The electronics titans square off in a tangled tale of mobile technology, centered on Apple's iPhone
Google petitions the highest court in the country to overturn a previous appeals court ruling favoring Oracle, which in itself overturned a mixed bag of earlier district court rulings.
A unanimous jury found that Google infringed on Oracle's Java, but failed to say whether Google had made "fair use" of the material. Google called for a mistrial.
Now that the new trial option has been squashed, the next likely stop for Oracle in its bid to win its IP suit against Google is the appeals court.
Google has been vindicated over claims of patent infringement, but let's take a closer look at some of the winners and losers in this case so far.
Jury in highly watched trial is facing some tough times over highly technical terminology and even personal illness.
Oracle and Google want to address issue of "willfulness to infringe" now in order to get around more complicated issues in phase three -- or possibly to avoid a third phase altogether.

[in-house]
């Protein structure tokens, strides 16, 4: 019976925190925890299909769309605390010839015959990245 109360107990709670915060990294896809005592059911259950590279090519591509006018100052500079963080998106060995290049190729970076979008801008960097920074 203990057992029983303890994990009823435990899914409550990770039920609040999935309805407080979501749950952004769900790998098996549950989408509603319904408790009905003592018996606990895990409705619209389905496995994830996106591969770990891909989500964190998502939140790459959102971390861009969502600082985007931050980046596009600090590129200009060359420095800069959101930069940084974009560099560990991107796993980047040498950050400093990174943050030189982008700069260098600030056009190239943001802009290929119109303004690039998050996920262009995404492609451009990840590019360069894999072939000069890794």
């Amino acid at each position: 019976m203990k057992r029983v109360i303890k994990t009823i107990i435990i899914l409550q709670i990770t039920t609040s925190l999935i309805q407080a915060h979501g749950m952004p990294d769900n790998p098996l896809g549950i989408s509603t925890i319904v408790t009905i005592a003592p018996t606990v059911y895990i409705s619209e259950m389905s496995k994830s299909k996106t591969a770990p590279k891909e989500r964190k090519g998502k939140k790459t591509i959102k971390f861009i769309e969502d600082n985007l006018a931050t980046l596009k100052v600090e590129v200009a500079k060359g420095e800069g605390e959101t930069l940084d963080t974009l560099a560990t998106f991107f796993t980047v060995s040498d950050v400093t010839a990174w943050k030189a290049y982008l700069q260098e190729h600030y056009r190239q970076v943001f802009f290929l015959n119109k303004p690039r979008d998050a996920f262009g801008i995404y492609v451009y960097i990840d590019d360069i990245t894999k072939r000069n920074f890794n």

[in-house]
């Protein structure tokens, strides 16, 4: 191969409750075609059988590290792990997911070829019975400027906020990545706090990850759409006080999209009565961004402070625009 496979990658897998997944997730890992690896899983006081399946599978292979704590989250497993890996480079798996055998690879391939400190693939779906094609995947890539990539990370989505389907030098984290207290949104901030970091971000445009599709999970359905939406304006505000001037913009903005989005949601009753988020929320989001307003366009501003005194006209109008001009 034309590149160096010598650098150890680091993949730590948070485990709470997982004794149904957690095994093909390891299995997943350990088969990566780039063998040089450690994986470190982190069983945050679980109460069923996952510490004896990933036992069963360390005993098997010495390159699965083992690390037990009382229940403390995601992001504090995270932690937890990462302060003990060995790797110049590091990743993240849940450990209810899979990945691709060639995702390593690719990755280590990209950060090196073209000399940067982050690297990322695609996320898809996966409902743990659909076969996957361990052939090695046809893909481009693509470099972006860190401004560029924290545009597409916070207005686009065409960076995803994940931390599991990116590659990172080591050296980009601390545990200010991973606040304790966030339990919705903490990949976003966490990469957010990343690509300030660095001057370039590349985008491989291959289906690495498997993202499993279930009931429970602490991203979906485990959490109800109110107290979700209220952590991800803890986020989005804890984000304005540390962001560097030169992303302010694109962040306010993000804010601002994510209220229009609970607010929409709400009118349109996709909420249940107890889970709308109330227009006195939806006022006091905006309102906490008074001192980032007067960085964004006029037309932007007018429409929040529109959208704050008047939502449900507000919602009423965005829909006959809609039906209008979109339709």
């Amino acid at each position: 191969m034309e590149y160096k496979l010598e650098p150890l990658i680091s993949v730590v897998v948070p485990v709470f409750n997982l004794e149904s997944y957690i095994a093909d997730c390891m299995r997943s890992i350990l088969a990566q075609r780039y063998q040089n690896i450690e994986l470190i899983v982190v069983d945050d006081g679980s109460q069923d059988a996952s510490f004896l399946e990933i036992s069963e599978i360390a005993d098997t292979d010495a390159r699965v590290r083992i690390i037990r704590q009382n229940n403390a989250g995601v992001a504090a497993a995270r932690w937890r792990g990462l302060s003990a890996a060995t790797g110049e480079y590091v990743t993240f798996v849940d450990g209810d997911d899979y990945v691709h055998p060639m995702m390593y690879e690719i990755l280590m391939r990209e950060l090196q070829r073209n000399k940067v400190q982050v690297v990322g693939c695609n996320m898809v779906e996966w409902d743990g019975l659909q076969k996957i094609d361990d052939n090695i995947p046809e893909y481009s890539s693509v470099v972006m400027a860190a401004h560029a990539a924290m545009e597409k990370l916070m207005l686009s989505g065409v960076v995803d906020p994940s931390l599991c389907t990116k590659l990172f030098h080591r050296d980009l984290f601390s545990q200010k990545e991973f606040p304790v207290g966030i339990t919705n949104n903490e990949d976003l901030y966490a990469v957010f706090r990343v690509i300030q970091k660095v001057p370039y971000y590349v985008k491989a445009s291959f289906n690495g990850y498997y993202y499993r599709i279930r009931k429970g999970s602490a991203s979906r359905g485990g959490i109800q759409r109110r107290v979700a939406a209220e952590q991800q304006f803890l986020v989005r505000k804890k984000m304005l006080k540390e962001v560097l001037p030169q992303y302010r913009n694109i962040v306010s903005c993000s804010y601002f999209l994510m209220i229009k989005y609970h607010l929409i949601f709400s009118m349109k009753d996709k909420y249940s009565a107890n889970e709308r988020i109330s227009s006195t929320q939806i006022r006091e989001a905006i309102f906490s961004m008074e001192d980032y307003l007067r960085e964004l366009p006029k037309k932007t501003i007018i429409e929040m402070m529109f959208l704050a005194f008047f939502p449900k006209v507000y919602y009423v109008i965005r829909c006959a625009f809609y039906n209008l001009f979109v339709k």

The jury came back with more questions, suggesting that it might be not be so close to a verdict after all, and might be back at square one.
The jury returns with two more questions, which suggest that they could be on the road to finding Google infringed on Oracle's copyrights.
Google's lawyers show 2010 projections for Android dominating the mobile, music, and ad markets in slides presented to the court this week during the Oracle v. Google IP trial.
Wondering what the lawyers and programmers are talking about in the highest-profile tech trial in years? Here's a guide to the ties between Android and Java -- and the history leading up to the case.